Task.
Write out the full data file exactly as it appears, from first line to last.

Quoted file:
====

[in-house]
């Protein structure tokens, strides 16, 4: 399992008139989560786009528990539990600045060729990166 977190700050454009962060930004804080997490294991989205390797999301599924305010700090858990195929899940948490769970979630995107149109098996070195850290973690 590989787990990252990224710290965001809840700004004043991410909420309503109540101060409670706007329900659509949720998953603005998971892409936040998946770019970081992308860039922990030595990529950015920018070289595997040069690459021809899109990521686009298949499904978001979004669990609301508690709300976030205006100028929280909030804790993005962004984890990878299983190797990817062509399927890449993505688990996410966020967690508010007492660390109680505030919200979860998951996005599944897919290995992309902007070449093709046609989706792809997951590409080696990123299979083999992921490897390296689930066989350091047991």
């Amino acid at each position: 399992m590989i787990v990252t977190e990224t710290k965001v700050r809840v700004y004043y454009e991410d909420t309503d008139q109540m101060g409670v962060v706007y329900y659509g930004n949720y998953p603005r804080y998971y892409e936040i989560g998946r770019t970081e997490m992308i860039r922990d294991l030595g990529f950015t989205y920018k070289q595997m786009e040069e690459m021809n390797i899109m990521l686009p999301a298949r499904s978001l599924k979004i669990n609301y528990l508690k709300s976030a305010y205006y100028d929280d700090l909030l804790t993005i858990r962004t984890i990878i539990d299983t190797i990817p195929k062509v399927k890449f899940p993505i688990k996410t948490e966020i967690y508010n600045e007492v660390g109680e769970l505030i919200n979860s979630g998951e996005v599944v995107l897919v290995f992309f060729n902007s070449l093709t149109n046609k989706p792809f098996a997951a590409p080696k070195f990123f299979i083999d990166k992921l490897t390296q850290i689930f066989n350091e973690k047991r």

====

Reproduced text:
[in-house]
């Protein structure tokens, strides 16, 4: 399992008139989560786009528990539990600045060729990166 977190700050454009962060930004804080997490294991989205390797999301599924305010700090858990195929899940948490769970979630995107149109098996070195850290973690 590989787990990252990224710290965001809840700004004043991410909420309503109540101060409670706007329900659509949720998953603005998971892409936040998946770019970081992308860039922990030595990529950015920018070289595997040069690459021809899109990521686009298949499904978001979004669990609301508690709300976030205006100028929280909030804790993005962004984890990878299983190797990817062509399927890449993505688990996410966020967690508010007492660390109680505030919200979860998951996005599944897919290995992309902007070449093709046609989706792809997951590409080696990123299979083999992921490897390296689930066989350091047991």
């Amino acid at each position: 399992m590989i787990v990252t977190e990224t710290k965001v700050r809840v700004y004043y454009e991410d909420t309503d008139q109540m101060g409670v962060v706007y329900y659509g930004n949720y998953p603005r804080y998971y892409e936040i989560g998946r770019t970081e997490m992308i860039r922990d294991l030595g990529f950015t989205y920018k070289q595997m786009e040069e690459m021809n390797i899109m990521l686009p999301a298949r499904s978001l599924k979004i669990n609301y528990l508690k709300s976030a305010y205006y100028d929280d700090l909030l804790t993005i858990r962004t984890i990878i539990d299983t190797i990817p195929k062509v399927k890449f899940p993505i688990k996410t948490e966020i967690y508010n600045e007492v660390g109680e769970l505030i919200n979860s979630g998951e996005v599944v995107l897919v290995f992309f060729n902007s070449l093709t149109n046609k989706p792809f098996a997951a590409p080696k070195f990123f299979i083999d990166k992921l490897t390296q850290i689930f066989n350091e973690k047991r």